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‘Neither Lenin nor Trotsky nor Stalin!’ - ‘All Workers Must Think for Themselves!’
The Dutch-German Communist Left, represented by the German KAPD-AAUD, the Dutch KAPN and the Bulgarian Communist Workers Party, separated from the Comintern (1921) on questions like electoralism, trade-unionism, united fronts, the one-party state and anti-proletarian violence. It attracted the ire of Lenin, who wrote his Left Wing Communism, An Infantile Disorder against the Linkskommunismus, while Herman Gorter wrote a famous response in his pamphlet Reply to Lenin. The present volume provides the most substantial history to date of this tendency in the twentieth-century Communist movement. It covers how the Communist left, with the KAPD-AAU, denounced 'party communism' and 'state capitalism' in Russia; how the German left survived after 1933 in the shape of the Dutch GIK and Paul Mattick’s councils movement in the USA; and also how the Dutch Communistenbond Spartacus continued to fight after 1942 for the world power of the workers councils, as theorised by Pannekoek in his book Workers’ Councils (1946).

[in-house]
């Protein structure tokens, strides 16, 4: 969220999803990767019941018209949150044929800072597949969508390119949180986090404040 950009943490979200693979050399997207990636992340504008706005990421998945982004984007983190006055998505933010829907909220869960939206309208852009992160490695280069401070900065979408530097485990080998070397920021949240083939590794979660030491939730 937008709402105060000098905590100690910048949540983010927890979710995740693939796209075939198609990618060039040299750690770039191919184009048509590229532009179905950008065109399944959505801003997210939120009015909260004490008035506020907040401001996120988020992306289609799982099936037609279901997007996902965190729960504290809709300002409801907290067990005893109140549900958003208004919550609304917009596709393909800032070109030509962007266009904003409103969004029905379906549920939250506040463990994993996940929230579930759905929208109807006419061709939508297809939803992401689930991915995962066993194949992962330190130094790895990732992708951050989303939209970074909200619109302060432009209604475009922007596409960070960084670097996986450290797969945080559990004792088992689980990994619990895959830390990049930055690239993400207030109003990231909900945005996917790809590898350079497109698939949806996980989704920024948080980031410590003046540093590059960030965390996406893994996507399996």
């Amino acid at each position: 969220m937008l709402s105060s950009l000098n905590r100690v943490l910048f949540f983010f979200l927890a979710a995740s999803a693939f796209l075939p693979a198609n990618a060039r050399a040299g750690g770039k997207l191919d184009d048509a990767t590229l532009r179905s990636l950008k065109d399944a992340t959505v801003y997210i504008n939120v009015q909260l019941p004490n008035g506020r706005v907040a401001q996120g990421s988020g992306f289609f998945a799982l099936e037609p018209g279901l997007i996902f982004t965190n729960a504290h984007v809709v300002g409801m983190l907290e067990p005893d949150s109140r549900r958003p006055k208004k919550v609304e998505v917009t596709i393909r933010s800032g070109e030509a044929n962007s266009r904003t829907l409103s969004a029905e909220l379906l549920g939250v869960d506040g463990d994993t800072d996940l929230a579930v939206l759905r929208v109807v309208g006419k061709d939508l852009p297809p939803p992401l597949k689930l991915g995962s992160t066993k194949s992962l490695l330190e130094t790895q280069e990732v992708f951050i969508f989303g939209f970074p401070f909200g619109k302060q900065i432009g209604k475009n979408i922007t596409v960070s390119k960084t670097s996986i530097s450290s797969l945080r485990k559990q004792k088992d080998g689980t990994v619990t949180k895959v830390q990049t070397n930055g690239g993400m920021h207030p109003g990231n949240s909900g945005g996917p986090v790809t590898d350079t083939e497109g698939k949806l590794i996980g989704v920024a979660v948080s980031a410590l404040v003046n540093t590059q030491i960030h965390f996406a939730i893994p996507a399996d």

In: The Dutch and German Communist Left (1900–68)
In: The Dutch and German Communist Left (1900–68)
In: The Dutch and German Communist Left (1900–68)
In: The Dutch and German Communist Left (1900–68)
In: The Dutch and German Communist Left (1900–68)
In: The Dutch and German Communist Left (1900–68)
In: The Dutch and German Communist Left (1900–68)
In: The Dutch and German Communist Left (1900–68)